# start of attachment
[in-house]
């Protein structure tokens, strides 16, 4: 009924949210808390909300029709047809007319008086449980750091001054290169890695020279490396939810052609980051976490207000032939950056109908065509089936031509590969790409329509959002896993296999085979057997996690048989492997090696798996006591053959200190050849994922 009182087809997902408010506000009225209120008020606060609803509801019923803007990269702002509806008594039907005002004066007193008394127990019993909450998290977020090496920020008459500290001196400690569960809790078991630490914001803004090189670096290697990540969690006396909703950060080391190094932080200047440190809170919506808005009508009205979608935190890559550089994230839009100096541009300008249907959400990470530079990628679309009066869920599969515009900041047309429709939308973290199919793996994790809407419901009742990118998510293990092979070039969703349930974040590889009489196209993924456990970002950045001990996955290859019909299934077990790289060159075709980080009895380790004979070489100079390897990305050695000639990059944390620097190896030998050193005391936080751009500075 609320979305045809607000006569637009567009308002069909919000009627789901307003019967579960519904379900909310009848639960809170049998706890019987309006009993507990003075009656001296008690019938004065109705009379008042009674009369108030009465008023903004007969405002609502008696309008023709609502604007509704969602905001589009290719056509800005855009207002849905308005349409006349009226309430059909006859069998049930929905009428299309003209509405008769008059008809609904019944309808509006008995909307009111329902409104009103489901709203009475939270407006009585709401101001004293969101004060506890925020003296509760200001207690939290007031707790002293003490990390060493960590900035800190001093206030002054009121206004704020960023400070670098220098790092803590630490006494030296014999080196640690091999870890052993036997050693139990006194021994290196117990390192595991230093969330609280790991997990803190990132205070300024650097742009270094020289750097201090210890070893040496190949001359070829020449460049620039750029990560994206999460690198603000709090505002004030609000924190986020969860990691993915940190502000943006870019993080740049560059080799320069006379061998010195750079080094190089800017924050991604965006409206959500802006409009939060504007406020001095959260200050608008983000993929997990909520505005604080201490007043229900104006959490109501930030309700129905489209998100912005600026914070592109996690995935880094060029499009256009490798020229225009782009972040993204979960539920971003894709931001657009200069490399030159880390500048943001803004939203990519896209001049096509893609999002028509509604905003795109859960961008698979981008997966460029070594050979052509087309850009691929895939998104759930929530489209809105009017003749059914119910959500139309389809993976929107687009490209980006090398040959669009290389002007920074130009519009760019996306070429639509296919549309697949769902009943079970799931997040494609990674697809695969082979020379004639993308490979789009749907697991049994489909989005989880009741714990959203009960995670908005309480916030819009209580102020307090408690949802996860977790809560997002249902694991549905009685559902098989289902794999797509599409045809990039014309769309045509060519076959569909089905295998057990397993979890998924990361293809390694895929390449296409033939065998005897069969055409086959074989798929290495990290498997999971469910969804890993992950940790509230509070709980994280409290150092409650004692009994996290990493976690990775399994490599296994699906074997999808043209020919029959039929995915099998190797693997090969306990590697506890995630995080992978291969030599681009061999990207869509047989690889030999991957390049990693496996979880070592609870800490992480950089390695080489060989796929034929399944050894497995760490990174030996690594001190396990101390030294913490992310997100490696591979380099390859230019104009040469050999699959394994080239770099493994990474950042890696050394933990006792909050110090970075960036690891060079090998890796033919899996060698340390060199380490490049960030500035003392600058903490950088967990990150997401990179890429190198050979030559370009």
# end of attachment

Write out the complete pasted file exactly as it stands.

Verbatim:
[in-house]
């Protein structure tokens, strides 16, 4: 009924949210808390909300029709047809007319008086449980750091001054290169890695020279490396939810052609980051976490207000032939950056109908065509089936031509590969790409329509959002896993296999085979057997996690048989492997090696798996006591053959200190050849994922 009182087809997902408010506000009225209120008020606060609803509801019923803007990269702002509806008594039907005002004066007193008394127990019993909450998290977020090496920020008459500290001196400690569960809790078991630490914001803004090189670096290697990540969690006396909703950060080391190094932080200047440190809170919506808005009508009205979608935190890559550089994230839009100096541009300008249907959400990470530079990628679309009066869920599969515009900041047309429709939308973290199919793996994790809407419901009742990118998510293990092979070039969703349930974040590889009489196209993924456990970002950045001990996955290859019909299934077990790289060159075709980080009895380790004979070489100079390897990305050695000639990059944390620097190896030998050193005391936080751009500075 609320979305045809607000006569637009567009308002069909919000009627789901307003019967579960519904379900909310009848639960809170049998706890019987309006009993507990003075009656001296008690019938004065109705009379008042009674009369108030009465008023903004007969405002609502008696309008023709609502604007509704969602905001589009290719056509800005855009207002849905308005349409006349009226309430059909006859069998049930929905009428299309003209509405008769008059008809609904019944309808509006008995909307009111329902409104009103489901709203009475939270407006009585709401101001004293969101004060506890925020003296509760200001207690939290007031707790002293003490990390060493960590900035800190001093206030002054009121206004704020960023400070670098220098790092803590630490006494030296014999080196640690091999870890052993036997050693139990006194021994290196117990390192595991230093969330609280790991997990803190990132205070300024650097742009270094020289750097201090210890070893040496190949001359070829020449460049620039750029990560994206999460690198603000709090505002004030609000924190986020969860990691993915940190502000943006870019993080740049560059080799320069006379061998010195750079080094190089800017924050991604965006409206959500802006409009939060504007406020001095959260200050608008983000993929997990909520505005604080201490007043229900104006959490109501930030309700129905489209998100912005600026914070592109996690995935880094060029499009256009490798020229225009782009972040993204979960539920971003894709931001657009200069490399030159880390500048943001803004939203990519896209001049096509893609999002028509509604905003795109859960961008698979981008997966460029070594050979052509087309850009691929895939998104759930929530489209809105009017003749059914119910959500139309389809993976929107687009490209980006090398040959669009290389002007920074130009519009760019996306070429639509296919549309697949769902009943079970799931997040494609990674697809695969082979020379004639993308490979789009749907697991049994489909989005989880009741714990959203009960995670908005309480916030819009209580102020307090408690949802996860977790809560997002249902694991549905009685559902098989289902794999797509599409045809990039014309769309045509060519076959569909089905295998057990397993979890998924990361293809390694895929390449296409033939065998005897069969055409086959074989798929290495990290498997999971469910969804890993992950940790509230509070709980994280409290150092409650004692009994996290990493976690990775399994490599296994699906074997999808043209020919029959039929995915099998190797693997090969306990590697506890995630995080992978291969030599681009061999990207869509047989690889030999991957390049990693496996979880070592609870800490992480950089390695080489060989796929034929399944050894497995760490990174030996690594001190396990101390030294913490992310997100490696591979380099390859230019104009040469050999699959394994080239770099493994990474950042890696050394933990006792909050110090970075960036690891060079090998890796033919899996060698340390060199380490490049960030500035003392600058903490950088967990990150997401990179890429190198050979030559370009």